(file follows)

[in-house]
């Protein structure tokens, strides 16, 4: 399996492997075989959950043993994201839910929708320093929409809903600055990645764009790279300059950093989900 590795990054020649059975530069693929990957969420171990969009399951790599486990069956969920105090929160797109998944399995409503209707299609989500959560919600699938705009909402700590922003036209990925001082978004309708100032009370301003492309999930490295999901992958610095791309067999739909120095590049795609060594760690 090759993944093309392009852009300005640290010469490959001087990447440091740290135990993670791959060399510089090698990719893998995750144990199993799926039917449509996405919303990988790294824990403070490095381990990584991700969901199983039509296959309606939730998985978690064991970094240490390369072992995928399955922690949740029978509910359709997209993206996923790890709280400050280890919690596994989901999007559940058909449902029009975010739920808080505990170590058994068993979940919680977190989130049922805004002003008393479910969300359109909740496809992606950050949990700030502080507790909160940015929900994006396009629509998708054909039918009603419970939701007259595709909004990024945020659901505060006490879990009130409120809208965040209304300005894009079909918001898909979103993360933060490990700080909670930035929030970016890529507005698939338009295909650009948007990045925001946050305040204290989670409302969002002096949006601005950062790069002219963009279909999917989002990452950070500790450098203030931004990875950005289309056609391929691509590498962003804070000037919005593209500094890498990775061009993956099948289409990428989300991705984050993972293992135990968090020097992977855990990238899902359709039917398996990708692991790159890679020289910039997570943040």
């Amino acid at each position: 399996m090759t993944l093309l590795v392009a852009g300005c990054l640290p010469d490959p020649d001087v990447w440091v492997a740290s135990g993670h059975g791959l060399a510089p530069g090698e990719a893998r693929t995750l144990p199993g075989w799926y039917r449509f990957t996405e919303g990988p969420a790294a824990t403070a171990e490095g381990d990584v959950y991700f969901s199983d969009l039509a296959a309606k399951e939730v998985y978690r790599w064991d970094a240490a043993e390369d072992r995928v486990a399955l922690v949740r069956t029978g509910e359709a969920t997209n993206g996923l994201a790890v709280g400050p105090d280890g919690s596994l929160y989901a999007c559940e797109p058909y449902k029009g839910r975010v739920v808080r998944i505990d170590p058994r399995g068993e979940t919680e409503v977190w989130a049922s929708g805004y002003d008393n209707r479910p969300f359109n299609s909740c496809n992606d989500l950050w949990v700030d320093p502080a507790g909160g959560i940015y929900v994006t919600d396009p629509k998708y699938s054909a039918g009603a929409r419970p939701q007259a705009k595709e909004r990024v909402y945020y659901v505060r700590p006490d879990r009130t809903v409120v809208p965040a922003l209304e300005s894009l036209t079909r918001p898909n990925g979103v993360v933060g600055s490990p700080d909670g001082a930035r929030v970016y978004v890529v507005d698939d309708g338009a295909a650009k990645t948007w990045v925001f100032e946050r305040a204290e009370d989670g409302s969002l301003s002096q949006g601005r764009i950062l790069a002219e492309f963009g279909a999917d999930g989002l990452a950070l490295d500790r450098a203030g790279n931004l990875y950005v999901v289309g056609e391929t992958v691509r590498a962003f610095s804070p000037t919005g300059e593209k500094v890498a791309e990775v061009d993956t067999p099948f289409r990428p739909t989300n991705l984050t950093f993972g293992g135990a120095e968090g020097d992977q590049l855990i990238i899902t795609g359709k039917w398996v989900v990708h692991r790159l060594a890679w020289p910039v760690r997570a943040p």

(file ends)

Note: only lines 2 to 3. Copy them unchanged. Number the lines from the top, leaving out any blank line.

């Protein structure tokens, strides 16, 4: 399996492997075989959950043993994201839910929708320093929409809903600055990645764009790279300059950093989900 590795990054020649059975530069693929990957969420171990969009399951790599486990069956969920105090929160797109998944399995409503209707299609989500959560919600699938705009909402700590922003036209990925001082978004309708100032009370301003492309999930490295999901992958610095791309067999739909120095590049795609060594760690 090759993944093309392009852009300005640290010469490959001087990447440091740290135990993670791959060399510089090698990719893998995750144990199993799926039917449509996405919303990988790294824990403070490095381990990584991700969901199983039509296959309606939730998985978690064991970094240490390369072992995928399955922690949740029978509910359709997209993206996923790890709280400050280890919690596994989901999007559940058909449902029009975010739920808080505990170590058994068993979940919680977190989130049922805004002003008393479910969300359109909740496809992606950050949990700030502080507790909160940015929900994006396009629509998708054909039918009603419970939701007259595709909004990024945020659901505060006490879990009130409120809208965040209304300005894009079909918001898909979103993360933060490990700080909670930035929030970016890529507005698939338009295909650009948007990045925001946050305040204290989670409302969002002096949006601005950062790069002219963009279909999917989002990452950070500790450098203030931004990875950005289309056609391929691509590498962003804070000037919005593209500094890498990775061009993956099948289409990428989300991705984050993972293992135990968090020097992977855990990238899902359709039917398996990708692991790159890679020289910039997570943040």
């Amino acid at each position: 399996m090759t993944l093309l590795v392009a852009g300005c990054l640290p010469d490959p020649d001087v990447w440091v492997a740290s135990g993670h059975g791959l060399a510089p530069g090698e990719a893998r693929t995750l144990p199993g075989w799926y039917r449509f990957t996405e919303g990988p969420a790294a824990t403070a171990e490095g381990d990584v959950y991700f969901s199983d969009l039509a296959a309606k399951e939730v998985y978690r790599w064991d970094a240490a043993e390369d072992r995928v486990a399955l922690v949740r069956t029978g509910e359709a969920t997209n993206g996923l994201a790890v709280g400050p105090d280890g919690s596994l929160y989901a999007c559940e797109p058909y449902k029009g839910r975010v739920v808080r998944i505990d170590p058994r399995g068993e979940t919680e409503v977190w989130a049922s929708g805004y002003d008393n209707r479910p969300f359109n299609s909740c496809n992606d989500l950050w949990v700030d320093p502080a507790g909160g959560i940015y929900v994006t919600d396009p629509k998708y699938s054909a039918g009603a929409r419970p939701q007259a705009k595709e909004r990024v909402y945020y659901v505060r700590p006490d879990r009130t809903v409120v809208p965040a922003l209304e300005s894009l036209t079909r918001p898909n990925g979103v993360v933060g600055s490990p700080d909670g001082a930035r929030v970016y978004v890529v507005d698939d309708g338009a295909a650009k990645t948007w990045v925001f100032e946050r305040a204290e009370d989670g409302s969002l301003s002096q949006g601005r764009i950062l790069a002219e492309f963009g279909a999917d999930g989002l990452a950070l490295d500790r450098a203030g790279n931004l990875y950005v999901v289309g056609e391929t992958v691509r590498a962003f610095s804070p000037t919005g300059e593209k500094v890498a791309e990775v061009d993956t067999p099948f289409r990428p739909t989300n991705l984050t950093f993972g293992g135990a120095e968090g020097d992977q590049l855990i990238i899902t795609g359709k039917w398996v989900v990708h692991r790159l060594a890679w020289p910039v760690r997570a943040p």